India buzzes with fake news of 'civil war' in Pakistan
Fake news has been widely circulating on Indian sites and social media this week, claiming a civil war had broken out in the Pakistani city of Karachi.
The reports emerged after local Pakistani media said troops had kidnapped the provincial police chief to force him to arrest a top opposition leader.
The story was quickly picked up over the border in Pakistan's arch-rival, India, where reports went much further - saying clashes between the police and the army had resulted in the deaths of many Karachi police officers and tanks had been seen on the streets.
A fake video circulating on Twitter even claimed to show some of the alleged unrest.
In reality, none of it was true.
Many local police and opposition members had been angered by events surrounding the politician's arrest - but there was no violence.
Pakistan and India are bitter enemies and it's well known they have long used propaganda against each other - they have fought three wars since independence from Britain in 1947.
Last year, Facebook blocked networks linked to Pakistan's military and a global network of pro-Indian fake websites and think-tanks was exposed, which had been aimed at influencing decision-making in Europe.
But what's notable this time is the number of verified accounts and apparently reputable news outlets that ended up putting out news that was utterly false, to millions of followers and readers.
'Fighting' in a place that doesn't exist
Tempers seemed to be simmering down when Pakistan's army chief ordered an investigation into the circumstances surrounding the arrest on Tuesday of Safdar Awan, the son-in-law of former Prime Minister Nawaz Sharif.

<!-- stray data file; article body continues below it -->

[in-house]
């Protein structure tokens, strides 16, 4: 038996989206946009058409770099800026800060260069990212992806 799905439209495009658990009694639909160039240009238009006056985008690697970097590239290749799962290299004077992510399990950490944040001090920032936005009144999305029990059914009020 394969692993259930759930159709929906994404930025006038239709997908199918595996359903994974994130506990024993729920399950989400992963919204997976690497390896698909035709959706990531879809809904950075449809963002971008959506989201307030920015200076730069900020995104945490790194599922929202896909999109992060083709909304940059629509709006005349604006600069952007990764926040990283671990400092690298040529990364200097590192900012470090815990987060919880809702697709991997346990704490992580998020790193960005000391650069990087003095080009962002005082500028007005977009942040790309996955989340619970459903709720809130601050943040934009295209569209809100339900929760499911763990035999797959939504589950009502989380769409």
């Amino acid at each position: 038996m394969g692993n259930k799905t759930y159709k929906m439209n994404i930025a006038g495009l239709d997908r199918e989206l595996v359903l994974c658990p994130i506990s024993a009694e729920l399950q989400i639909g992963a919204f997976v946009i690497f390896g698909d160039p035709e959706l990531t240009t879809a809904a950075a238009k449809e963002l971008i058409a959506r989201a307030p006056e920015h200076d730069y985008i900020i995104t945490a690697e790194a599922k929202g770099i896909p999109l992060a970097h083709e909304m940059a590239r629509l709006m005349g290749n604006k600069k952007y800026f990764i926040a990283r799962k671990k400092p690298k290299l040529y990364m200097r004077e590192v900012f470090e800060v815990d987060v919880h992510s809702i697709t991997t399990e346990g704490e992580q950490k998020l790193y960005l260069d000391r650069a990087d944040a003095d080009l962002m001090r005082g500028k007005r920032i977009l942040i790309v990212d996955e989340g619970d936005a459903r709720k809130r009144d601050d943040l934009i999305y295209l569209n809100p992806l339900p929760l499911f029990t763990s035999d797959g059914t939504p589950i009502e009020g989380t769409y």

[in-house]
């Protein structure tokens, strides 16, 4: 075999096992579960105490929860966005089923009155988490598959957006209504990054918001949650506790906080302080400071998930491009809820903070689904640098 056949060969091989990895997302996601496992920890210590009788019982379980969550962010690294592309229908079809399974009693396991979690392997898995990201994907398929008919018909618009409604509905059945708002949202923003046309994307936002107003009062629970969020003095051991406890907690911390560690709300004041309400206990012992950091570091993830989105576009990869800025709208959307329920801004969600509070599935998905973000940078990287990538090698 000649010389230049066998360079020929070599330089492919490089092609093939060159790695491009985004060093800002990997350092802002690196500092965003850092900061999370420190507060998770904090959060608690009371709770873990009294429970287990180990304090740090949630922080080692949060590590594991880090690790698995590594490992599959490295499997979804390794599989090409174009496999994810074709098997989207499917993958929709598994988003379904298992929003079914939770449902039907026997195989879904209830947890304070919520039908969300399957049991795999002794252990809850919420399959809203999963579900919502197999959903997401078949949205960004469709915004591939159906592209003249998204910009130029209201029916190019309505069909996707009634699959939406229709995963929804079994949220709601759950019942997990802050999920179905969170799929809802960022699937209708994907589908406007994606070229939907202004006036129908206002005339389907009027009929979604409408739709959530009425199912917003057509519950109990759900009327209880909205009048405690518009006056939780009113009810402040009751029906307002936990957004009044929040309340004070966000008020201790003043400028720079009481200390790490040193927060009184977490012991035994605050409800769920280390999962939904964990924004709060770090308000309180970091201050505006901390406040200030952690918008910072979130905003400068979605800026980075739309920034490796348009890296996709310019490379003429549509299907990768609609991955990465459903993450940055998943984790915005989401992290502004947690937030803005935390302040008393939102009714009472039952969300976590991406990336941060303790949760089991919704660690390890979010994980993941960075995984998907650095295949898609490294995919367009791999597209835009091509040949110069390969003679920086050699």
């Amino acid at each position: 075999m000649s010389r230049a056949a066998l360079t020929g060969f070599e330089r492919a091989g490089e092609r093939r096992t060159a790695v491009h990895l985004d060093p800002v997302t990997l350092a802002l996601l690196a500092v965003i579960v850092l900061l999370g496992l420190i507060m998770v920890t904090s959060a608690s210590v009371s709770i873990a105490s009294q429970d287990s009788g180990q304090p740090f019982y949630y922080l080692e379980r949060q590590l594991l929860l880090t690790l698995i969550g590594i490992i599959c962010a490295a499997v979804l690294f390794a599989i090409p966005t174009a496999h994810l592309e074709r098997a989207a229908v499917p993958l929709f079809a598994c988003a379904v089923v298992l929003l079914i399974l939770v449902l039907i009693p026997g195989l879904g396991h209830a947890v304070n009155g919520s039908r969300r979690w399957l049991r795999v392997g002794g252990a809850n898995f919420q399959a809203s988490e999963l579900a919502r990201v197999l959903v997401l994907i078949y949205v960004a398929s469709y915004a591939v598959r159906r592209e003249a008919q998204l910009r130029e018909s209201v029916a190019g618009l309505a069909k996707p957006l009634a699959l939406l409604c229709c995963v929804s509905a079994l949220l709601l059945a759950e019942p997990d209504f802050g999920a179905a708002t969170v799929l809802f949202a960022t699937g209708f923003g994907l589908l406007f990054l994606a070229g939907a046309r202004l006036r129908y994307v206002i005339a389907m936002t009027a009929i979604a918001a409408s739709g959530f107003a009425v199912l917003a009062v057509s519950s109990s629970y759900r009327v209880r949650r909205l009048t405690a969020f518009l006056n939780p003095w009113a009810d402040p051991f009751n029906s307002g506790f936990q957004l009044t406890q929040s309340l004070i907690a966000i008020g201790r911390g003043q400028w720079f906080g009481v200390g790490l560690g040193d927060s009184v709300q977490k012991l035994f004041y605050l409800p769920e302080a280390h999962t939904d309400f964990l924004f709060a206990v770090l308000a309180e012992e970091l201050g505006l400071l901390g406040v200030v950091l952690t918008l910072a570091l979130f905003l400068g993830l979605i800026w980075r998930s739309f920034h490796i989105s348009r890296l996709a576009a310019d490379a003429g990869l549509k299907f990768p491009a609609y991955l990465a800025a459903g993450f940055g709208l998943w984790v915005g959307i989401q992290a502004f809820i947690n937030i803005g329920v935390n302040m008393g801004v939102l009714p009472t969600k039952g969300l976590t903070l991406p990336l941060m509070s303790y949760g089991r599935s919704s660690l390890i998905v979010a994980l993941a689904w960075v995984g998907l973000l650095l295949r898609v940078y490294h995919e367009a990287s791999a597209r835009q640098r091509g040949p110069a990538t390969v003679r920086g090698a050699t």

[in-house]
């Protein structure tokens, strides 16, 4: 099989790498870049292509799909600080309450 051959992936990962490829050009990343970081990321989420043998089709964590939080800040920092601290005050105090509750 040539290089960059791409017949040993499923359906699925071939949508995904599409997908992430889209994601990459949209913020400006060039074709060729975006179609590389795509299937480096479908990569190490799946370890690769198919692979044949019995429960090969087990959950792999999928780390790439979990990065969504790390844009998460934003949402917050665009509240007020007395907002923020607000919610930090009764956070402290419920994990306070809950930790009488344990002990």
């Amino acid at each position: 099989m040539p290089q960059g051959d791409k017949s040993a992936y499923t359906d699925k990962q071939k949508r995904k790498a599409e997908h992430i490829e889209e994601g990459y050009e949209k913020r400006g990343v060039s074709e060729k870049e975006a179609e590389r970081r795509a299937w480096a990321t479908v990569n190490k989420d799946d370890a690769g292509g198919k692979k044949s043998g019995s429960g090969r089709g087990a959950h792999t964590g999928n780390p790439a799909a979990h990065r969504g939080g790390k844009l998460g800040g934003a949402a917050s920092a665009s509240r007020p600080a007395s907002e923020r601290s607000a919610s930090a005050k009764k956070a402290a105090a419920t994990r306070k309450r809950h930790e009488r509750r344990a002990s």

A day earlier there had been a major rally against the government of Pakistan's current Prime Minister Imran Khan in Karachi, an opposition stronghold which is the capital of Sindh province.
But later on Tuesday night a hitherto unknown account tweeted that a fight between troops and police had broken out, with tanks on the streets of Karachi and at least five casualties.
It's unclear who sent this initial tweet. Despite extensive digging by the BBC, it was not possible to establish who operates the Twitter account named @drapr007.
An hour later, the account tweeted again, this time saying: "#BREAKING: Heavy firefight between Pak Army and Sindh Police is going on in Gulshan e Bagh area of #Karachi..."
Those familiar with Karachi would know there is no area there by that name - but most readers would not.
Nor had there been any fighting, or tanks seen on the streets.
However, news of the "civil war" then spread rapidly. A deadly blast in Karachi which turned out to have been caused by a gas leak added fuel to the rumours.
They were picked up by verified individuals and major Indian media outlets such as CNN18, Zee News and India Today.